Let’s change the paradigm. Here are the eight tripods that will inhabit our universe today. Note that each tripod uses exactly four different colors.
At the beginning, in year 0, there was only one tripod. Feeling lonely, it sprouted three more, augmenting each leg with two more legs.
We notice that there are choices: Each existing leg uses two of the four colors, and there are two possibilities to place the remaining two onto a newly sprouted tripod. So, in year 1, there are already 8 different possible universes. Free will is a good thing.
But there is also symmetry. At each node of the tree, we can exchange the branches, giving us lots of commuting involutions. We call trees that are obtained by these exchanges isometric. In particular, except for the coloring of the first tripod, all subsequent choices lead to isometric trees. Free will was an illusion. This insight should be hint enough to answer last time’s questions.
It also helps to go backwards in time, to uncover our past. For instance, the color at the center of the tree occurs most often at the rim of the universe, at year 2. It is easy to find more laws that allow us to understand the entire universe if we just know what it looks like in the leaves of year two. Even if the available information is only partial, we can often say a lot.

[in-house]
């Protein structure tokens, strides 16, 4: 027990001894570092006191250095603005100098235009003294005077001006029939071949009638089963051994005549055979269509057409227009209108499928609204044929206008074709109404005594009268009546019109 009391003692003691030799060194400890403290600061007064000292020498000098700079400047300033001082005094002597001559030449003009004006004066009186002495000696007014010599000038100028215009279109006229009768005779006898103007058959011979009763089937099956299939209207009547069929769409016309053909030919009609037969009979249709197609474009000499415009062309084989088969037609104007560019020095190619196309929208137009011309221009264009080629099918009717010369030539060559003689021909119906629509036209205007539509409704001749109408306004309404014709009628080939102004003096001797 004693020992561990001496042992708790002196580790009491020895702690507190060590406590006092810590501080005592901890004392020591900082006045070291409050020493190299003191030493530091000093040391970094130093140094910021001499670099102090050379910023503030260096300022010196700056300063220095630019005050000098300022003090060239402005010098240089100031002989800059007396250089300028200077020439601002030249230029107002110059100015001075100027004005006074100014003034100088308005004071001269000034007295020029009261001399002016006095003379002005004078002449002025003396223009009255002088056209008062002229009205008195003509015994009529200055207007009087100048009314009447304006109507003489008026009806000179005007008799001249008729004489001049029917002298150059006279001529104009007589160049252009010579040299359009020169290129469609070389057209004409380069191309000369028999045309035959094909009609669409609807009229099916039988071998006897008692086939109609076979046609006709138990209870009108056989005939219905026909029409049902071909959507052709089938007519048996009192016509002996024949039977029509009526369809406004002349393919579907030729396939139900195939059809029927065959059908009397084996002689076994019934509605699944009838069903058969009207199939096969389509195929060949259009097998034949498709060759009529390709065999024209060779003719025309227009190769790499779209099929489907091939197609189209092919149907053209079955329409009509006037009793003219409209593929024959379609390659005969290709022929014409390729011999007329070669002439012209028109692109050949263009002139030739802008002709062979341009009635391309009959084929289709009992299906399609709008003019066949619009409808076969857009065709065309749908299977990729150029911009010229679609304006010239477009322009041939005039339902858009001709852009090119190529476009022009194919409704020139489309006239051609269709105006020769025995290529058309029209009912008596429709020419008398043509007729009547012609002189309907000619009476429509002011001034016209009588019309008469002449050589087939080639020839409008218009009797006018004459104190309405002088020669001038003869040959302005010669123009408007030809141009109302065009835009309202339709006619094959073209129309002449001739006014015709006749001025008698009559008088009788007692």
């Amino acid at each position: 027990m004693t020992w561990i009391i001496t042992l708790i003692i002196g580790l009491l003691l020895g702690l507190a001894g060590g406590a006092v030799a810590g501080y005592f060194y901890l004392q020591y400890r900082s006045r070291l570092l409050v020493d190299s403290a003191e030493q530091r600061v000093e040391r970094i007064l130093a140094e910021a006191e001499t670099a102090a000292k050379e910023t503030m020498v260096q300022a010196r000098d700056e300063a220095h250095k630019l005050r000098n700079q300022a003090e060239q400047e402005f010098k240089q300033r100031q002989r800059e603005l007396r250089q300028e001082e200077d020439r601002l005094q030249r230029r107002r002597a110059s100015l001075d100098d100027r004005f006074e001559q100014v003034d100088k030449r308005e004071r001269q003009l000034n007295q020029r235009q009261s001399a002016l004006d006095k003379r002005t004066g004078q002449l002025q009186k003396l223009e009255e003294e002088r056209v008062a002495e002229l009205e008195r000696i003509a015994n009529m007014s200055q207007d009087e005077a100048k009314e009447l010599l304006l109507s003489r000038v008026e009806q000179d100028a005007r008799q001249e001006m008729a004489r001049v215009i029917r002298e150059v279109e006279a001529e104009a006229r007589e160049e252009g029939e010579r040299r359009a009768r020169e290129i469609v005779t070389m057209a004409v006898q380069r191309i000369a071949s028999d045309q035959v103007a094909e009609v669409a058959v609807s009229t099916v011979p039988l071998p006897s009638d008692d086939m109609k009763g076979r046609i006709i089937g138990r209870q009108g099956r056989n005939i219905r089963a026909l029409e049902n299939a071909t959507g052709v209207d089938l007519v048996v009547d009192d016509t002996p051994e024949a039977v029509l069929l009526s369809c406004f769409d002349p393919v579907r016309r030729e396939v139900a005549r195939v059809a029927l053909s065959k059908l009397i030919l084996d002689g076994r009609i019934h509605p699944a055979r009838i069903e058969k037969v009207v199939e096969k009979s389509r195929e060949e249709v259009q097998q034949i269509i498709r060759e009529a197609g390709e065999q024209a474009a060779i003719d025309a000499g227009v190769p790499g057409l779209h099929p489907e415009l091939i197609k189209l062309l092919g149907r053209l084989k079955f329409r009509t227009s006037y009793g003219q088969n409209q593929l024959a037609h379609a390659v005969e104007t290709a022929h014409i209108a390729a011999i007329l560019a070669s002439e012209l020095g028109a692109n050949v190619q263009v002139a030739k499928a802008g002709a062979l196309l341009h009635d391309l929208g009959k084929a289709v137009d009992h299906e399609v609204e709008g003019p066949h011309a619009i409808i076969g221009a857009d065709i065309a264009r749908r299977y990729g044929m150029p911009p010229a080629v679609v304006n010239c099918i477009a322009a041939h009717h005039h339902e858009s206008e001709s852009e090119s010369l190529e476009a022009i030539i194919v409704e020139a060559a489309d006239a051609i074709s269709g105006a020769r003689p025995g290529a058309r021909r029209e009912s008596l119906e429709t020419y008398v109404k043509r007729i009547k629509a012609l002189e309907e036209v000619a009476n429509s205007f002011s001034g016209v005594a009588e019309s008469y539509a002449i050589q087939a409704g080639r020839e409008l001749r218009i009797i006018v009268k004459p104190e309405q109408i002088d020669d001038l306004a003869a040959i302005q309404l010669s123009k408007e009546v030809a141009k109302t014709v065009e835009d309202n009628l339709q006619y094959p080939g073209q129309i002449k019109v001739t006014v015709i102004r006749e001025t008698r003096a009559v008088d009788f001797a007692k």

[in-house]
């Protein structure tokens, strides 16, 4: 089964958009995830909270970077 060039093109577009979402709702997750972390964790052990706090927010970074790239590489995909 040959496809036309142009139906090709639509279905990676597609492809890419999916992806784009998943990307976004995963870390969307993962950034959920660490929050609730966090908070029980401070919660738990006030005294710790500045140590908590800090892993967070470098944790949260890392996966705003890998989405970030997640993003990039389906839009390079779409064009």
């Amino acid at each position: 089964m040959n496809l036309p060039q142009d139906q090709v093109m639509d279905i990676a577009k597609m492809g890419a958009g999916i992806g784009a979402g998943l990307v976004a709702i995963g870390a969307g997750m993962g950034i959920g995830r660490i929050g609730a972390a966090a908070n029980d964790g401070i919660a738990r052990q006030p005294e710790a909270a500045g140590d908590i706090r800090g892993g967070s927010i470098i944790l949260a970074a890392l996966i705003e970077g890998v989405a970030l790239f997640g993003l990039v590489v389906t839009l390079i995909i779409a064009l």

For instance, the partial information on the left universe above allows for two different pasts, one of which is shown on the right. Find the other one.
Another year has passed. Are the same laws still valid? Can you reconstruct the history? Is there more than one? Time is a complicated thing…
With all the emerging wildflowers, I have been using my tripod a lot lately, and this has led to today’s puzzle. We are going to color perfectly height balanced trivalent trees, like so:
This is of course too easy as it stands, so we have to impose restrictions. Today, I will insist that all tripods in your coloring look like this:
So a tripod is a perfectly height balanced trivalent tree of height 2, technically speaking. A quick inspection shows that the example above is of this sort. There still are many many such colorings, given the symmetries of the tree, and we’ll need further constraints for today’s puzzle. Before we get there, I have a few questions:
The coloring above uses one color 21 times and the other color 25 times. Is this always the case?
Is there always a single colored path from leaf to leaf through the center of the tree?
How many different colorings exist if you disregard symmetries?
Above is a simple version of today’s puzzle. On the left, you see a partially colored tree. On the right there is a completed coloring, following the rules that all tripods in the tree must be colored as the two tripods above. In this case the solution is unique, as also in the puzzle below:
Last year’s Darjeeling season was difficult — Covid interrupted the harvest, and almost all early invoices were stuck in transit.
I heard this year was problematic, too, because of lack of rain, but what I have sampled so far is excellent. One of my favorites this year is the Glenburn Moonshine – Elite | EX-24 from my trusted merchant at Tea Emporium.
This is one of the most flowery Darjeelings I ever had. Smooth, delicate, and still substantial.